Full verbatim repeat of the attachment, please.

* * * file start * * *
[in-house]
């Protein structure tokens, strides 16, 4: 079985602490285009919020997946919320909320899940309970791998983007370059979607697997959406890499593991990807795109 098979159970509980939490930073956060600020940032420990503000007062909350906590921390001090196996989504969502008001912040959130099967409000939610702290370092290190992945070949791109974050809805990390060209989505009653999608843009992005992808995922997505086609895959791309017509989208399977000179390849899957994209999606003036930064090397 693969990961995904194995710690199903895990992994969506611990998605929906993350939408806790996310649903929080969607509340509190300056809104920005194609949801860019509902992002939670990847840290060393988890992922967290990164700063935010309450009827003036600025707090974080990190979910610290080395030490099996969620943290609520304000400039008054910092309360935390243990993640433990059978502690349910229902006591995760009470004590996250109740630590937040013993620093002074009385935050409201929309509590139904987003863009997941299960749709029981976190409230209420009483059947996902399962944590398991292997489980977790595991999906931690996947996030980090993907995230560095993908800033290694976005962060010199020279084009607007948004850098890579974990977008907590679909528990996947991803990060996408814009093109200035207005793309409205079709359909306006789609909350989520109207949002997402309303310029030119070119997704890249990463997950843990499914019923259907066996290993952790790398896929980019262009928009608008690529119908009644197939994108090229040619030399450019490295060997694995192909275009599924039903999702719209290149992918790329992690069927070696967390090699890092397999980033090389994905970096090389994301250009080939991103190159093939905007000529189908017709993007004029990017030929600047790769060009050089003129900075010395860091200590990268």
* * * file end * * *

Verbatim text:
[in-house]
């Protein structure tokens, strides 16, 4: 079985602490285009919020997946919320909320899940309970791998983007370059979607697997959406890499593991990807795109 098979159970509980939490930073956060600020940032420990503000007062909350906590921390001090196996989504969502008001912040959130099967409000939610702290370092290190992945070949791109974050809805990390060209989505009653999608843009992005992808995922997505086609895959791309017509989208399977000179390849899957994209999606003036930064090397 693969990961995904194995710690199903895990992994969506611990998605929906993350939408806790996310649903929080969607509340509190300056809104920005194609949801860019509902992002939670990847840290060393988890992922967290990164700063935010309450009827003036600025707090974080990190979910610290080395030490099996969620943290609520304000400039008054910092309360935390243990993640433990059978502690349910229902006591995760009470004590996250109740630590937040013993620093002074009385935050409201929309509590139904987003863009997941299960749709029981976190409230209420009483059947996902399962944590398991292997489980977790595991999906931690996947996030980090993907995230560095993908800033290694976005962060010199020279084009607007948004850098890579974990977008907590679909528990996947991803990060996408814009093109200035207005793309409205079709359909306006789609909350989520109207949002997402309303310029030119070119997704890249990463997950843990499914019923259907066996290993952790790398896929980019262009928009608008690529119908009644197939994108090229040619030399450019490295060997694995192909275009599924039903999702719209290149992918790329992690069927070696967390090699890092397999980033090389994905970096090389994301250009080939991103190159093939905007000529189908017709993007004029990017030929600047790769060009050089003129900075010395860091200590990268």